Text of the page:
Arizona Nurse Fingerprint Clearance Cards
Many occupations require a fingerprint clearance card, and nursing is one. In Arizona, nurses must obtain a fingerprint clearance card to practice. It is a stringent security measure to ensure it is safe for a nurse to work with the vulnerable public. The job of the clearance card is to ensure there is nothing in a nurse’s background that would put someone at risk.
Fingerprints for Nursing License
Fingerprints are an essential component of the nursing license application process, as they are used to conduct a thorough background check to ensure the safety and well-being of patients. Many state boards of nursing require applicants to submit their fingerprints as part of a comprehensive background check, which includes a review of criminal history records. The National Council of State Boards of Nursing endorses fingerprinting as the most reliable and accurate method for identifying past convictions and maintaining the integrity of the nursing profession. By using fingerprint-based background checks, state boards can effectively screen applicants and uphold high standards of care within the healthcare industry.
Application for Arizona Fingerprints Card
In Arizona, nurses apply for a fingerprint clearance card by sending in an application to the Fingerprint Division of the Arizona Department of Public Safety (DPS). A complete application and a set of fingerprints help the DPS to determine if the nurse passes the background check.
With no offenses on record, DPS will issue a fingerprint card without a problem. However, if the applicant has a criminal offense on state or federal records, the Fingerprint Division will search for the disposition of the case if it is unclear. A disposition indicates if there has been a dismissal of a case or a conviction. The DPS will deny the fingerprint clearance card if there is a conviction.
Fingerprint Clearance Card Denial and or Suspension
Applicants face fingerprint card denial if the DPS finds child abuse, welfare fraud, theft, or robbery during the background check. Possession or use of any controlled substance can also result in a denial. These are just a few of the offenses that cause a denial.
If a person already holds a fingerprint card but receives a new offense, they face a fingerprint card suspension. Losing a fingerprint clearance card may also result in the loss of work.
Recover Record of Fingerprint Clearance Card with a Good Cause Exception
After denial, the only way to get a fingerprint card is by applying for Good Cause Exception. Petitioning might be the best solution if the person feels the conviction is no longer a threat or no longer puts anyone at risk.
A Good Cause Exception application must include the following:
- A personal statement describing how lifestyle changes have been a positive factor
- Two letters of reference
- Evidence that the nurse met all sentencing requirements (such as probation, fines, etc.)
- Any police reports and any other items an attorney may think necessary.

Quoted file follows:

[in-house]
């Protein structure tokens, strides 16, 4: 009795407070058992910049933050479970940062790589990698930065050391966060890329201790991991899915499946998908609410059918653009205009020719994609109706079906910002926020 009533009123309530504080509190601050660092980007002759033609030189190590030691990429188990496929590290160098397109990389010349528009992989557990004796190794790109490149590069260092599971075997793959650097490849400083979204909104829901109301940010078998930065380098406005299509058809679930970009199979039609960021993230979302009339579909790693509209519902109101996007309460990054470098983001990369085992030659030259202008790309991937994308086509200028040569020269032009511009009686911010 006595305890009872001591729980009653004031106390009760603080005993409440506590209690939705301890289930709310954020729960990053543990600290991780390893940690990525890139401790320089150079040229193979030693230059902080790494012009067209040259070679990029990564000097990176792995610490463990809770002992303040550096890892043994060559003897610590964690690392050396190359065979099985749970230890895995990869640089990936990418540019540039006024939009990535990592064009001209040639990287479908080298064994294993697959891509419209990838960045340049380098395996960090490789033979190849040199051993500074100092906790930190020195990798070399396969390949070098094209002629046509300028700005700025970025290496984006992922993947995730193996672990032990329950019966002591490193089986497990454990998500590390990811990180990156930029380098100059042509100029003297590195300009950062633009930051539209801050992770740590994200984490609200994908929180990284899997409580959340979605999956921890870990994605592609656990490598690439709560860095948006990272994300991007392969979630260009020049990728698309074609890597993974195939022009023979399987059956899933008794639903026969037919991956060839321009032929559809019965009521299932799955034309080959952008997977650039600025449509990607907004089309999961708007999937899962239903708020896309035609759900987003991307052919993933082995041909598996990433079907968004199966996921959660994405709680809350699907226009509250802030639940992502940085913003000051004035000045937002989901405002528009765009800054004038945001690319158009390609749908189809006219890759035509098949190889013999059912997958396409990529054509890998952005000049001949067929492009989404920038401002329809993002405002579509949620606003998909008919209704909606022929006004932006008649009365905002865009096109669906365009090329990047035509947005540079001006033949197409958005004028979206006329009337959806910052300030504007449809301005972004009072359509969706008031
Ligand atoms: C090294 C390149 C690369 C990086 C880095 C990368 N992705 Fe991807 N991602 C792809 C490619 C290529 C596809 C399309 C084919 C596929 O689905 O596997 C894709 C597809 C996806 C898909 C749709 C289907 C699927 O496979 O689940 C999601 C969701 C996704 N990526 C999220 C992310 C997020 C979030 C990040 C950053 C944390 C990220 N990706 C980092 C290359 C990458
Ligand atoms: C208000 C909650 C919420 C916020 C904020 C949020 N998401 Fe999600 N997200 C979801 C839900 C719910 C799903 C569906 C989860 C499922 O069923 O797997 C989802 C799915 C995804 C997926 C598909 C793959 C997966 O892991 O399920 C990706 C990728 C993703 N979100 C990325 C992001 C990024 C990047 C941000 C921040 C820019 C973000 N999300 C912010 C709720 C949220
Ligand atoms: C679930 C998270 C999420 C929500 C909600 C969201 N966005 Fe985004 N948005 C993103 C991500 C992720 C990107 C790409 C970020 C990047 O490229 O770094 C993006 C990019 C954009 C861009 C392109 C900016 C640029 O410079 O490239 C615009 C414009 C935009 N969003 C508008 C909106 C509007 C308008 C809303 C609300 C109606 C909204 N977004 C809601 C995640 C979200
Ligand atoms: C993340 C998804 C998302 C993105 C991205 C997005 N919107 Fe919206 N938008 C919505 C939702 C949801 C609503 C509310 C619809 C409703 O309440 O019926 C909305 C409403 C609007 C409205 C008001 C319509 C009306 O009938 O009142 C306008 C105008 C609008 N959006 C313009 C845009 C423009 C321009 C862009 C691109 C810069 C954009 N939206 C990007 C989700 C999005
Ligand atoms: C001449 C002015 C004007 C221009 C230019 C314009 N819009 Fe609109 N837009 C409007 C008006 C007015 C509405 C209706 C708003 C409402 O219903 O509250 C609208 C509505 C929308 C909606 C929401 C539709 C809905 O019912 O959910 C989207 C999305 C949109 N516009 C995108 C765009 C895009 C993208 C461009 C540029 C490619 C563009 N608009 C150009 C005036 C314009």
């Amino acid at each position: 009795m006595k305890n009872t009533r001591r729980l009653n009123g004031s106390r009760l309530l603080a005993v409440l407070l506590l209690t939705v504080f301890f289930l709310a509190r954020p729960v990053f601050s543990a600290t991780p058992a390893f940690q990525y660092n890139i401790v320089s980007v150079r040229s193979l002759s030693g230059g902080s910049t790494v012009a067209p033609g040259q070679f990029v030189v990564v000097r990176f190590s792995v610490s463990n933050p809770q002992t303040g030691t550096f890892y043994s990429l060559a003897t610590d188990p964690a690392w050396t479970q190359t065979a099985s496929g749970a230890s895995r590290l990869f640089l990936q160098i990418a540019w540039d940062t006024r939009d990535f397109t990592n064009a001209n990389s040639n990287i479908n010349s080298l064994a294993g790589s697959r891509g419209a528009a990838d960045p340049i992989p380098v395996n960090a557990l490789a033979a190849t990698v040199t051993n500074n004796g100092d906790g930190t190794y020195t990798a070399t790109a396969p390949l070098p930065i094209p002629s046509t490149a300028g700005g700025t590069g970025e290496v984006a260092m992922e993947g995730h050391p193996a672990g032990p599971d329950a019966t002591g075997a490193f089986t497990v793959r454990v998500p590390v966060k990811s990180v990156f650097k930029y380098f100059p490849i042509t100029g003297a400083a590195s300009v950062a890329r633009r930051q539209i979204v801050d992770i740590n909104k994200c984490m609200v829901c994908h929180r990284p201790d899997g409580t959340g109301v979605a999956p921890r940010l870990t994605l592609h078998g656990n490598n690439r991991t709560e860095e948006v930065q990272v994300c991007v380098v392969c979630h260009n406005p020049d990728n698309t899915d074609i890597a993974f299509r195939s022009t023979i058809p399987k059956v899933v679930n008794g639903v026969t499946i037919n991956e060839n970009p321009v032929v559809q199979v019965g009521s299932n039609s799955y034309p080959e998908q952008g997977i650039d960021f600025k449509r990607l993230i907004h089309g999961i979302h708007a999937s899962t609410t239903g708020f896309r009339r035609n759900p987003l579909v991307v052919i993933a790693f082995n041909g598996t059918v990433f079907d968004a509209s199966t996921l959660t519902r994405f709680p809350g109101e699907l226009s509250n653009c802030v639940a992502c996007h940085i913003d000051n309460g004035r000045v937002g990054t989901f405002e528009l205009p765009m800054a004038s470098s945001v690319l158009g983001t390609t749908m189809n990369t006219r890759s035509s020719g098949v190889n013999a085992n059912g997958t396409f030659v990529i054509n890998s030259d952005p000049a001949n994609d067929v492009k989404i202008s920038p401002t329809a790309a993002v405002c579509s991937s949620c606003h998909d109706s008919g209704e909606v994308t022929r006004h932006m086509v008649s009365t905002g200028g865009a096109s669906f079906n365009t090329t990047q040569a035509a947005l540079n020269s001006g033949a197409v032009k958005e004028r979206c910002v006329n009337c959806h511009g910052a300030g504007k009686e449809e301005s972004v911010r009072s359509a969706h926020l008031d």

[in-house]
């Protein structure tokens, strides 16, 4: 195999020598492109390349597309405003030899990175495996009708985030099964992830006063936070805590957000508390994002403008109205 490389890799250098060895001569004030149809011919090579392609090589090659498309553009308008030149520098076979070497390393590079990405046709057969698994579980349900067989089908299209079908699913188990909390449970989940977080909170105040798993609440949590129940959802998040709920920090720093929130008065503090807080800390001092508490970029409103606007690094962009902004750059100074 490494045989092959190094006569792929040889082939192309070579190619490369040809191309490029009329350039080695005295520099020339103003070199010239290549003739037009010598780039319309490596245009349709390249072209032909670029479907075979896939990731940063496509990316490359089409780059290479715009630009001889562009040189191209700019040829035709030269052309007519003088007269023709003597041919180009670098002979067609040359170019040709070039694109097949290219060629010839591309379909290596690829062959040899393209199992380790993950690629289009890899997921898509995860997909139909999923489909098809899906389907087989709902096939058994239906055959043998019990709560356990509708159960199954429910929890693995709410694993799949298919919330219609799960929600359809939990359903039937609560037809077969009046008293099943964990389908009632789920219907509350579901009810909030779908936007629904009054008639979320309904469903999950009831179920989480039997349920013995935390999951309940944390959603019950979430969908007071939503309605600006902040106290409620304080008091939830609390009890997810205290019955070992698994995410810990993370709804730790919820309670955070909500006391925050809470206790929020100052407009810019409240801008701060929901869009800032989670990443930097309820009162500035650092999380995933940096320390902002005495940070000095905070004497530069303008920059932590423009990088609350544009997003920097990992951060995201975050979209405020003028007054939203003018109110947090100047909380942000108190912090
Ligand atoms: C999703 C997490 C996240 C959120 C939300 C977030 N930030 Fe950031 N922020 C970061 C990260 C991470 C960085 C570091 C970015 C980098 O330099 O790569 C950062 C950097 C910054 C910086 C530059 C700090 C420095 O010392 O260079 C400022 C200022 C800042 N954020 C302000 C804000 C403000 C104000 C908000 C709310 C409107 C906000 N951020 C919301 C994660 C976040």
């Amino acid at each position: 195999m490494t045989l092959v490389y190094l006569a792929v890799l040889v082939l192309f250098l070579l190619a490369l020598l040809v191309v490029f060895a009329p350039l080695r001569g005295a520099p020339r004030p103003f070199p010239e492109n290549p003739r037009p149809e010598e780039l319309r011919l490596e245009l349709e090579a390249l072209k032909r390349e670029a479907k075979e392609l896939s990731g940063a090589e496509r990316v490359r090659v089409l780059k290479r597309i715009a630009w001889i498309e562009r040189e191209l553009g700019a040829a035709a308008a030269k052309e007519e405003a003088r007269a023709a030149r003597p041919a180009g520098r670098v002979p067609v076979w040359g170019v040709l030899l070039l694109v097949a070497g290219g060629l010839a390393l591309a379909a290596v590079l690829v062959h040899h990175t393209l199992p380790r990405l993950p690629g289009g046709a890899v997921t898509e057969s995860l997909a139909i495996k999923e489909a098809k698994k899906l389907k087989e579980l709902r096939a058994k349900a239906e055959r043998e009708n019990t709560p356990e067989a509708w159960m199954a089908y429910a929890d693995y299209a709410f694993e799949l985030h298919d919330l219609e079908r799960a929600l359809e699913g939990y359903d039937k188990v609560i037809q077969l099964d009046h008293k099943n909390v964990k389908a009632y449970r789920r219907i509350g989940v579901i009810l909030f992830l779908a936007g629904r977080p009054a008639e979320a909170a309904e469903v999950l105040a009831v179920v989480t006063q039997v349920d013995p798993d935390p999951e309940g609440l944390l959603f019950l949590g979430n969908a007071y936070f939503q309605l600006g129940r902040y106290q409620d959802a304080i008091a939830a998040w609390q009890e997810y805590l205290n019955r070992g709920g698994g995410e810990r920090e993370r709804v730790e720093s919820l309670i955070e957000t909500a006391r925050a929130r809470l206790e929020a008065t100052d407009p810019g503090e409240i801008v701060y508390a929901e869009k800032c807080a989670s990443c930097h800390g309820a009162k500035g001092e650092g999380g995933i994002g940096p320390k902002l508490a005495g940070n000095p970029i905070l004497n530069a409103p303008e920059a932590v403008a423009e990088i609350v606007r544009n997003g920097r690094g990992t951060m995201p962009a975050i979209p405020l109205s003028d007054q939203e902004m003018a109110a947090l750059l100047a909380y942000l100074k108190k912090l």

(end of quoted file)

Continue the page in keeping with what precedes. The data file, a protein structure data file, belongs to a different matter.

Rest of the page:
Arizona Criminal Charges Nurses Must Report
There are several Arizona Nurse Misdemeanor criminal charges a nurse, nursing student, or applicant for a nursing license must report.
- Assault and similar offenses such as battery, the threat of violence, harassment, striking another, touching with the intent to injure, etc. It includes domestic violence.
- Theft and similar offenses such as stealing, receiving stolen property, looting, trespassing, passing bad checks, etc.
- Fraud, such as identity theft, credit card fraud, misrepresentation, welfare fraud, insurance fraud, etc.
- Abuse, neglect, and similar offenses such as child or elder abuse, physical or emotional abuse, abandonment, endangerment, etc.
- Sexual offenses and crimes such as rape, molestation, sexual harassment, unwanted touch, prostitution, pornography, immoral sexual conduct, etc.
- Drug and alcohol offenses such as DUI, theft of drugs, use of drugs, sale of drugs, growing, possession of drugs and/or paraphernalia, etc.
- Arson, such as deliberately setting a fire.
- Animal abuse and animal cruelty.
An Attorney Can Help
Retaining an attorney can make a difference in a Good Cause Exception application. It means having the help you need to gather court documents, obtain a personal criminal-history review, representation at a hearing, and a compelling personal statement. Contact Chelle Law today if you have questions about fingerprint clearance cards for nurses or legal services available to nurses.
Suppose you’re interested in learning more about Arizona Nursing Board Criminal History laws and how to protect your rights. Set up a consultation with Chelle Law and our Arizona Nursing Attorney. Reach out to us today.
DUI Criminal History
Nurses who contact our office frequently ask our attorneys if state law allows a nursing professional with a DUI crime or conviction to get a license with the Arizona State Board of Nursing.